He immediately changed the dynamics of our family for the better. I’d say that dogs have a real Buddha nature: whatever they’re doing they are doing it 100% in the moment, whether it’s sleeping, playing or chasing eagles across the yard. Joey always reminds us to live in the moment, even when he’s snoring on the couch.

Joey is generally very gentle with kids. But if the kid acts aggressively toward her dad, Joey jumps up and pushes her away—something he does whenever there’s any aggressive behavior. I told the kid that she may not think she’s being aggressive, but the dog thinks she is.

My husband knocks golf balls all over the yard for Joey to chase: he’ll play golf ball for hours. He’s happy to accompany us wherever we want to go. He loves to ride in the car. He especially likes to go to the Farmer’s Market, where he begs shamelessly for treats.

He’s learned how to ride on the ATV and to avoid otters (who will drown a dog that swims out to them). He chases rabbits and deer, herds sheep, and trees turkeys. He can let himself out at night and let himself back in. He poops in the tall grass and I don’t have to pick it up in a plastic bag. He gets to bark as loud as he wants when the other dogs bark. He doesn’t have to be on a leash and wherever we go, Joey goes too.

All in all, he has a darn good dog life. And because of him, our life here is even better.

Being an Artist: Year of the Dog

Appropriately, the year after we got Joey was the Chinese Year of the Dog. Every year someone on the island creates a calendar with our birthdays and anniversaries included. (We have all-island birthday parties.) No one was interested in doing a calendar for the coming year.

I let folks know that I was doing a dog calendar and they loved the idea. I scooted all over the island, shooting photos with my old 35mm Nikon-with-a-motor-drive. Folks thought I was being artistic because I was shooting black-and-white film. The truth was that I didn’t have a digital camera.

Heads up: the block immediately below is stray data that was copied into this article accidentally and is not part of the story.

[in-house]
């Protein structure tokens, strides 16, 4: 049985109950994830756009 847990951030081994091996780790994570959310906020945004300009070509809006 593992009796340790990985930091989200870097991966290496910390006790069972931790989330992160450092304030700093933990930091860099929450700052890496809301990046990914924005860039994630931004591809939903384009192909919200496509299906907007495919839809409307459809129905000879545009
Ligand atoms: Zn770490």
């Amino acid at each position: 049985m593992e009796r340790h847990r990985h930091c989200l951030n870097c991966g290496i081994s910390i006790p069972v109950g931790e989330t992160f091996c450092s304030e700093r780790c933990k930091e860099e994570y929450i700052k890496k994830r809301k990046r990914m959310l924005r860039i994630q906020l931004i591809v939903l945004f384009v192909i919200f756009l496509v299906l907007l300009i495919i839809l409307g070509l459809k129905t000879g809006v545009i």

I sent the film to be processed and went into the darkroom to do the initial prints—later to be retouched in Photoshop. I set up the calendar grid, did the graphic work and ftp’d the files out to be printed. And yay, I’d done my first creative project in years! I was good -- no, great—to remind myself that I did have some skills, darn it. The calendar became a fundraiser for the school. I proudly sent copies to all my friends, including Kristi.

A few months later I bought a digital 35mm Nikon and officially entered into the 21st century. That year I did a dog calendar for another client and put up four shows in coffee shops and for art walks. I was officially on my way to being an artist—again.

Being an Artist: Local Sheep Make Good

There’s a flock of Scottish Blackface sheep on the island. Their wool is coarse and the meat is just OK, but they are excellent lawnmowers. They stay put (mostly) where they were born and the ewes are excellent mothers who don’t require much help lambing.